The department usually tries to front-load the process of gathering input and answering questions about draft regulations before it starts formal rule making, which in this case is expected to occur at the end of 2023, Clark said.

“This one in particular, because of its complexity and scale, really lends itself to that kind of process,” she said.

The final technical rule is expected to be ready for approval by the Board of Environmental Protection by summer 2024. Ordinarily, that would be the end of the rule-making process. In this case, however, legislators included the possibility of exceptions to the rule for packaging – such as childproof pill bottles – required by the US Food and Drug Administration. Small producers, those with less than $2 million in revenue, are exempt from the requirements.

Making new product exceptions means the department may need to develop “major substantive” rules that also need legislative approval, adding time and complexity to the process, Clark said. If necessary, those rules would not be finalized until 2025.

After all that, the department will still need to hire a stewardship organization to administer the program, determine payments to producers and reimburse municipalities. That won’t happen until 2026, according to the department timeline. Municipalities can’t count on payments from the program until the following year.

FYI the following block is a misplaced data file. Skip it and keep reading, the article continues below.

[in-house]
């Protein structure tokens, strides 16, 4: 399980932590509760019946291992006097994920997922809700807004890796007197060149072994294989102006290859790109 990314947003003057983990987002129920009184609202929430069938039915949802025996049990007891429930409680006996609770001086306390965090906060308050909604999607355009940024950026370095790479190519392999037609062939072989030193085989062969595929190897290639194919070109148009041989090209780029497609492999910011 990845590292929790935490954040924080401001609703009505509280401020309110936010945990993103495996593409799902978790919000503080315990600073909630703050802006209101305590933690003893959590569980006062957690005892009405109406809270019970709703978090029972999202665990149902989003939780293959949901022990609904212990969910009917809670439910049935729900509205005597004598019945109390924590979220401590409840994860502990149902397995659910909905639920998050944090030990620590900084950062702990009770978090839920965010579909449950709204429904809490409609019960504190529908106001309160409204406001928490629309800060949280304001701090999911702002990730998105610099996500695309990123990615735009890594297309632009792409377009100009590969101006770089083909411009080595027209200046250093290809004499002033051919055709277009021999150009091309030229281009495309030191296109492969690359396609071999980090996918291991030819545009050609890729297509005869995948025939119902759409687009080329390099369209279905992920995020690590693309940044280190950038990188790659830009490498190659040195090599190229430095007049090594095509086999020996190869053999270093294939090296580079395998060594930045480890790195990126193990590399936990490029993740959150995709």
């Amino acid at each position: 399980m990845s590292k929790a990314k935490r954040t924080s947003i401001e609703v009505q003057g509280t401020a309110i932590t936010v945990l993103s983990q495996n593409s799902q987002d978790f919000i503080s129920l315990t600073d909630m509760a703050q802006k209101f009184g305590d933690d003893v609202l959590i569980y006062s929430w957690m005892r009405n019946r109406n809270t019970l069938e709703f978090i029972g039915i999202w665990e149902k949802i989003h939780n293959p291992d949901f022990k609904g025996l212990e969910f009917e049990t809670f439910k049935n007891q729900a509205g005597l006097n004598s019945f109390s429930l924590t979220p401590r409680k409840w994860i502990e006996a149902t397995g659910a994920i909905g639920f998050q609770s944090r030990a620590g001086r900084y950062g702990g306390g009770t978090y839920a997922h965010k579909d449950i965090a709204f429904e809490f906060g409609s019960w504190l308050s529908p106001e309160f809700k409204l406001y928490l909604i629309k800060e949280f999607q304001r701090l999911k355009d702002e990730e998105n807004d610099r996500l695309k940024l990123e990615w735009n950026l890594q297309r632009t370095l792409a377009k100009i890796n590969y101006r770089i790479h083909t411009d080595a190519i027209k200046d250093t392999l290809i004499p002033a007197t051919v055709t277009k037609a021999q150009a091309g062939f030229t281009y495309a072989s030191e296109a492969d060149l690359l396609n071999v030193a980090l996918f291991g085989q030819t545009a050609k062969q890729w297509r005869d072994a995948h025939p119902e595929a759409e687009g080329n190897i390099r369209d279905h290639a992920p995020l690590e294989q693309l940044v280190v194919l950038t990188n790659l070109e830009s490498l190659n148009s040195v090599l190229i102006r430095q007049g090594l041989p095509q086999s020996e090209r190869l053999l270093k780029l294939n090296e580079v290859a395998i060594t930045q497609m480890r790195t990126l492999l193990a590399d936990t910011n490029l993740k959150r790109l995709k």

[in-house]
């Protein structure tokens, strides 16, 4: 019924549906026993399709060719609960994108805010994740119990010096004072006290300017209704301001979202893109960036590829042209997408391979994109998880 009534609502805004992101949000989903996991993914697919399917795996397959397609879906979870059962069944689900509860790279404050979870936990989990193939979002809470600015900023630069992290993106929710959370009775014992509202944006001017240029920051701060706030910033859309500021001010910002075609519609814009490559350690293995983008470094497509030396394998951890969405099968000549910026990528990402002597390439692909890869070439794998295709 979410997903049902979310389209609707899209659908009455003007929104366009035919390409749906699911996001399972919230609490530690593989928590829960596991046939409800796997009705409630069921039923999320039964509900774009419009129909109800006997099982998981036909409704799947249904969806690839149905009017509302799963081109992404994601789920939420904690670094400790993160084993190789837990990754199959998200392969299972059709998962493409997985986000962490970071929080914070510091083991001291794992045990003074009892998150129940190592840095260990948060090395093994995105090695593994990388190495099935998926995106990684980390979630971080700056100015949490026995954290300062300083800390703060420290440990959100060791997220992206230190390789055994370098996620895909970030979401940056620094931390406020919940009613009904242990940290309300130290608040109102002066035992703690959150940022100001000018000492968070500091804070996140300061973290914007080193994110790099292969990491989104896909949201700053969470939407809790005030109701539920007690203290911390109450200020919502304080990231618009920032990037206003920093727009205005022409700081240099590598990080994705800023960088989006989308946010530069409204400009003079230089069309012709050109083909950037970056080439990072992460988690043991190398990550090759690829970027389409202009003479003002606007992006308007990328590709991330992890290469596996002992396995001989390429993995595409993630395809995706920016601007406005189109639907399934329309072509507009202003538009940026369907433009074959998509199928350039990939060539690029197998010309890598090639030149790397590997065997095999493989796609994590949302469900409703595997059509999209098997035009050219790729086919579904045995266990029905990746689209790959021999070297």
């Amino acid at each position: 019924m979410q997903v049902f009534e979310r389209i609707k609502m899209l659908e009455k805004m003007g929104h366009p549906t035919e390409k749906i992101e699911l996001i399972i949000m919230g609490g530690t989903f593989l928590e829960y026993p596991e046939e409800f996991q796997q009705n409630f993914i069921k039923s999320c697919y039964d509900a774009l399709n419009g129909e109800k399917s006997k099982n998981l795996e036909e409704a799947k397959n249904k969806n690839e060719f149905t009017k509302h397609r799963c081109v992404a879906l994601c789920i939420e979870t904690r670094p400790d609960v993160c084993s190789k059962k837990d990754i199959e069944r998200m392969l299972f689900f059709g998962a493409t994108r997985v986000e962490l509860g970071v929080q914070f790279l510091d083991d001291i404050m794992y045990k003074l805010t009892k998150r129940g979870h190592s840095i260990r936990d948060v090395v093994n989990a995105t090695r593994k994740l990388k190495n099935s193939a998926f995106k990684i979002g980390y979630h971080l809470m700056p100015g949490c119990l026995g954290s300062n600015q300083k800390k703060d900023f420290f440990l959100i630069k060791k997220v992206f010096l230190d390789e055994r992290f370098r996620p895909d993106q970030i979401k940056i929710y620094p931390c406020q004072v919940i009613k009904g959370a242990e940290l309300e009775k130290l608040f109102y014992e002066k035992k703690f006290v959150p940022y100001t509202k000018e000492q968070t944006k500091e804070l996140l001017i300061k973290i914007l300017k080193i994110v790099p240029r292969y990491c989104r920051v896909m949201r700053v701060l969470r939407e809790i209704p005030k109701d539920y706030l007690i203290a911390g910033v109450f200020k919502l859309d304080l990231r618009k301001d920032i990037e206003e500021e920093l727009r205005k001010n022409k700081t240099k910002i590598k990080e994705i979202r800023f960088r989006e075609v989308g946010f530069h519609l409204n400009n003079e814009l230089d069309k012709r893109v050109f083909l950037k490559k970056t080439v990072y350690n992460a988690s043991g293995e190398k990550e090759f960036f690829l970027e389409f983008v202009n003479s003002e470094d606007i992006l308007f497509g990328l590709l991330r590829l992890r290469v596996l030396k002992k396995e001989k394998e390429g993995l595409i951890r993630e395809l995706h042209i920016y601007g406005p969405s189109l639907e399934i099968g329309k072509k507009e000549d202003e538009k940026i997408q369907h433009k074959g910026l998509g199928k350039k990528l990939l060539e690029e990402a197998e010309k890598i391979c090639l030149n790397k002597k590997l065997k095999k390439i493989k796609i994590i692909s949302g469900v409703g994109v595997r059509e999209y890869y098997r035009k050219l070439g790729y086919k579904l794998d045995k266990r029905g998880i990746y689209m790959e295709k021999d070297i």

Nichols, of the Natural Resources Council, said there are opportunities for the department to expedite a statewide packaging program. Making product exemptions to regulations could be done at the same time as the department hires a stewardship organization, she said, since most of the products would be included in the overall regulation.

Taking the two issues in tandem could move the process ahead by a year or more, Nichols said.

“There is no guarantee there is even going to be a list of exemptions proposed by DEP or that it will be passed through the Legislature,” Nichols said. “That is a little bewildering to me – I don’t see any logistical or any real reason why it needs to be part of the timeline, frankly.”

A yearslong regulatory process means Maine’s packaging law will go into effect about a year later than that of Oregon, the second US state to pass such a law. Colorado is poised to join the club this year, and at least 20 other states have considered passing similar laws, said Dan Felton, executive director of Ameripen, a packaging trade group that represents major companies such as Procter & Gamble, PepsiCo, Dow Chemical Co . and sanitary paper products maker Kimberly-Clark.

There is no set model for producer responsibility programs proposed in other states, but many are more like the laws in Oregon and Colorado, which give a larger role to private industry than in Maine, where the program is far more government-centric, Felton said .

“What we have seen across the states is a lot of inconsistency,” he said. “I wouldn’t say there is a model out there yet.”